One other thing worth noting is that all the lanes must be up and operational -- there are no provisions in the 40 and 100 GbE standards that dictate changing transmission schemes if any lanes fail. If one or more lanes go out of synchronization, the link is down. Fortunately, 40 Gb leverages the Link Fault Signaling State Machine (from the 10 Gb standard) to manage the state of the link as with or without fault. When there is a fault, no data is transmitted until the fault is cleared.

How 40 Gb affects testing and test equipment

Now that we understand the physical layer transmission characteristics of 40 Gb Ethernet, it's easier to understand the requirements and features needed for testing.

Haugh said that Ixia thought long and hard about how to handle these additional complexities and came to the conclusion that they needed to expose these new characteristics to give test control to the tester. For example, Ixia's equipment has the ability to inject a "lane skew" (in other words, a time delay between PCS lanes) to test different skewing of all the lanes so that the receiver can be rated to handle the skew. There are also knobs that can test de-skew -- how the receiver handles the time delay so it can reassemble and regain the right synchronization for frame data.

There is also no standard for the lane marker patterns for data transmission across the lanes that is sent from the transmitter to the receiver. Therefore, Ixia's equipment has the ability to change the data transmission lane marker pattern characteristics across the lanes using one or more of the lanes so that the flexibility and robustness of the receiver can be validated and even stressed.

So, Ixia starts at Layers 1 and 2, exposing all the lane alignment marker assignments, transmission patterns, and skews at Layer 1 to be able to robustly test that layer before moving up the stack. This kind of test capability can be invaluable for anyone building ASICs or , SERDES/PHY chips, optical transceivers, and cabling to validate their designs.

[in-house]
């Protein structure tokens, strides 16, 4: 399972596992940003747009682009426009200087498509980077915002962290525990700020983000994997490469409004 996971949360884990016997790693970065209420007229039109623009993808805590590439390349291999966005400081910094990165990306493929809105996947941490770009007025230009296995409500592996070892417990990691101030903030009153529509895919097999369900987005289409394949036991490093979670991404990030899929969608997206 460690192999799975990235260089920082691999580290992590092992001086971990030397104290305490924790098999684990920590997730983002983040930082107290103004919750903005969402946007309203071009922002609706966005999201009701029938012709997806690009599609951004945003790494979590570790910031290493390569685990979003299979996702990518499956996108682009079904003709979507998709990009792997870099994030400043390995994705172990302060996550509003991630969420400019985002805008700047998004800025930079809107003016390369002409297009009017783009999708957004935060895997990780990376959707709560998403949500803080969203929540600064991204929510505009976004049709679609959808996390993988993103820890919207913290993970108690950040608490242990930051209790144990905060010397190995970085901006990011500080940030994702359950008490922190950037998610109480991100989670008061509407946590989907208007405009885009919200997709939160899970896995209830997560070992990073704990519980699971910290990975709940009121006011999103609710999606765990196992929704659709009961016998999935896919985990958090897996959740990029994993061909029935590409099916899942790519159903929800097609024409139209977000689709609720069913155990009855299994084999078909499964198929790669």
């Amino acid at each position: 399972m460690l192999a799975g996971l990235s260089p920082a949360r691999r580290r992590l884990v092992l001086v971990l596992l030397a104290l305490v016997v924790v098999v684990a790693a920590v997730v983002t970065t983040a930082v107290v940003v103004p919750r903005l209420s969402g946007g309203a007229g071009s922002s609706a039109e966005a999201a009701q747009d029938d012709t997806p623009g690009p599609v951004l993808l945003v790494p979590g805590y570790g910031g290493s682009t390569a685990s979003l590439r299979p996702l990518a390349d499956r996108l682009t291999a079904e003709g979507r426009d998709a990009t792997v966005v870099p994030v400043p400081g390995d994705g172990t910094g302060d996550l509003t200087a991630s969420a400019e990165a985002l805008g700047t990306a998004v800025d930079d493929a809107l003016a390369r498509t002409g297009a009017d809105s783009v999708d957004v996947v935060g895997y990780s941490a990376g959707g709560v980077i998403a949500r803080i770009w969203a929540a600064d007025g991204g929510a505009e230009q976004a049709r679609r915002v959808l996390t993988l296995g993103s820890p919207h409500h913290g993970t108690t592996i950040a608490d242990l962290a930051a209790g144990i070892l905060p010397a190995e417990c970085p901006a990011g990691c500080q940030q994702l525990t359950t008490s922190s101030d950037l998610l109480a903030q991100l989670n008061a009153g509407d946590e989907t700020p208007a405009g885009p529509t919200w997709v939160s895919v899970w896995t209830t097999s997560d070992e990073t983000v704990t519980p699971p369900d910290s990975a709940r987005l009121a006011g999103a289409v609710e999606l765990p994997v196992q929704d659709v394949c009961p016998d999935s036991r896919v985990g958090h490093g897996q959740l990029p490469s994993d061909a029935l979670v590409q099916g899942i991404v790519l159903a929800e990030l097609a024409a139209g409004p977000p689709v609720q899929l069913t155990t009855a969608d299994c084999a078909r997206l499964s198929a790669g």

Another problem for 40 gig -- Layer 1 Bit Error Rate Testing (BERT). Seifert explained that Ixia's equipment sends prescribed bit patterns based on industry standard polynomials that create large bit patterns to stress the link partner's signal handling of the link at the receiver. This generates a Layer 1 Pseudo-Random Bit Stream (PRBS) transmitted at the lane's line rate (10.3125 Gbps) over any number of lanes. This stress testing helps greatly in qualifying cables that are very difficult to test and rate for reliable 40/100 GbE, transceivers and Active Optical Cables (AOCs), and active and passive copper that can be very problematic to test, qualify, and support.

How does 40 Gb affect test & validation at the layers above?

Ixia has been involved with 40 GbE since the development of the IEEE Std 802.3ba-2010 in 2007. In the beginning, port density and cost isn't as important, and their first 40 Gb test module was a two-slot, single-port blade. Haugh mentioned that 40 GbE has seen much more traction in the data center than it has with Network Service Providers (NSPs), and that while data centers can take advantage of 40 GbE, NSPs can, in most cases, achieve similar bandwidth gains using other port aggregation strategies. So, while there are pockets within the infrastructure that may utilize 40 GbE, service providers are already deploying 100 GbE solutions.